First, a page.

Brands are listed in alphabetical order - first by Top 9, then The Rest:
I came across these somewhat quite be chance - and in the guise of the Mini Pocket Rocket Germanium Boost/Overdrive/Fuzz pedal. I had only relatively recently before acquired the superb Mini Mythos Pedals Golden Fleece which is also a kind of Fuzzy-Drive - although that is single knob and of slightly different / somewhat softer character. The 3-knob relic'd Pocket Rocket is just a really cool fuzzy-drive, and forms a part of the fairly compact current 5 pedal range for AnalogWise - who have quite an impressive roster of more historic pedals - and they are obviously Germanium specialists - with a number of previous Boost, Overdrive and Distortion pedals of that nature. They are one of many of these contemporary pedal boutiques for whom Reverb.com is their store front - and while some feature a permanent range and take pre-orders, AnalogWise just lists what it currently has in stock.
This started off as vaguely Boss derivatives brand with enclosure look somewhere between Boss, Ibanez and Maxon, but then developed in its own direction - particularly with a number of notable drive and distortion pedals. Model references are very Boss-like and very common sense and follow the sequence -1 = Series 1 (1989), -2 =Series 2 (1995), -3 = Series 3 (2001), -4 = Series 4 (2004), and -5 = Series 5 (2011) which I'm not sure any actual pedals were released as the brand signed out at around that time. My first acquaintance with Exar was courtesy of JHS Josh Scott and his inclusion of the OD-1 style circuit on his Bonsai Multi-Screamer pedal - it was/is actually my favourite voicing on that pedal. The range has a great many different distortions - many of them 6-knob with 3-band EQ, but I decided to select the most recent model of their very well-received 4-knob Super Fuzz which came out in 2004. For lovers of Boss pedals - this range is very easy to follow and pick up on, while it does not look like the Exar enclosures overall were built to quite as high a standard as the Boss originals - some great sounding circuits here though:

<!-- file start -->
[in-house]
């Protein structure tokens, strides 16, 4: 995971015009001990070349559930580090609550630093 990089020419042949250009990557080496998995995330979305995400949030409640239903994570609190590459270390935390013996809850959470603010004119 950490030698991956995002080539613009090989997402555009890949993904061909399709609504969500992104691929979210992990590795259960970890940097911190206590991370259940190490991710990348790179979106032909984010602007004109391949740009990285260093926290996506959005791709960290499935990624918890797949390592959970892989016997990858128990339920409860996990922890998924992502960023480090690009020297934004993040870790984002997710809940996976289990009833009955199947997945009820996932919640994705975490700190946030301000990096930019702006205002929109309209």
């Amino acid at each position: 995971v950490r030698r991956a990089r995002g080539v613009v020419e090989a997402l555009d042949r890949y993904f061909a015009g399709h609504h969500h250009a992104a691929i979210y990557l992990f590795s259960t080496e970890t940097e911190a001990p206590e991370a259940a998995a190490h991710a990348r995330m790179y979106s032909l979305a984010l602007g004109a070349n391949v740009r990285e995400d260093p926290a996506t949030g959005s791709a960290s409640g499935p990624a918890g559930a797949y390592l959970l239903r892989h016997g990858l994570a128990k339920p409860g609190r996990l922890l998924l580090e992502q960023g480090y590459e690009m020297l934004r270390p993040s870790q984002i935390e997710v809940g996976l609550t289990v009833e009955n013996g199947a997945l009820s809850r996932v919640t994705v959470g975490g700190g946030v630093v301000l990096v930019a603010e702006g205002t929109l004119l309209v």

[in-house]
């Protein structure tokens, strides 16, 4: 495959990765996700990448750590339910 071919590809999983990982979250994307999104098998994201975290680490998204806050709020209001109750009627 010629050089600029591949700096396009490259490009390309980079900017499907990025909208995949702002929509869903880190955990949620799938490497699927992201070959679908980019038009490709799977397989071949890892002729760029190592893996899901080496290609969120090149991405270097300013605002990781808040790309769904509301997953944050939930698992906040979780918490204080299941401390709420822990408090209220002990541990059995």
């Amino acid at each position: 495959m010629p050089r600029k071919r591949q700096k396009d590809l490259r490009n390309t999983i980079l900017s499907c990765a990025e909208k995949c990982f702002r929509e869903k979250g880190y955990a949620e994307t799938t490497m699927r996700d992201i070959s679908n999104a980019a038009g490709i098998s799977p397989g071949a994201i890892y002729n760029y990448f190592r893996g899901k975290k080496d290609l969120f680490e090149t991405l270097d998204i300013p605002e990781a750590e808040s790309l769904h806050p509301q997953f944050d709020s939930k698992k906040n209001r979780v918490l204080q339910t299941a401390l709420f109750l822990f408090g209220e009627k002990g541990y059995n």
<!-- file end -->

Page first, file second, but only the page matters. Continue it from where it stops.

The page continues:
There are quite a few of these available on Reverb.com which influenced my decision to include here. Some of these boxes I find somewhat over-sized, but I appreciate the consistency of uniformity of design - black boxes with common layouts and graphics. There are some really interesting large scale pedals here - like the DVO Dual Vintage Overdrive and the GSC multi-footswtich Guitar Controllers. While I've selected the rather elegant and useful DR-3 Dual Reverb as the representative here. There's plenty of players who have two main flavours of delay and reverb - short/subtle and long/expressive - and this is perfect for that sort of player.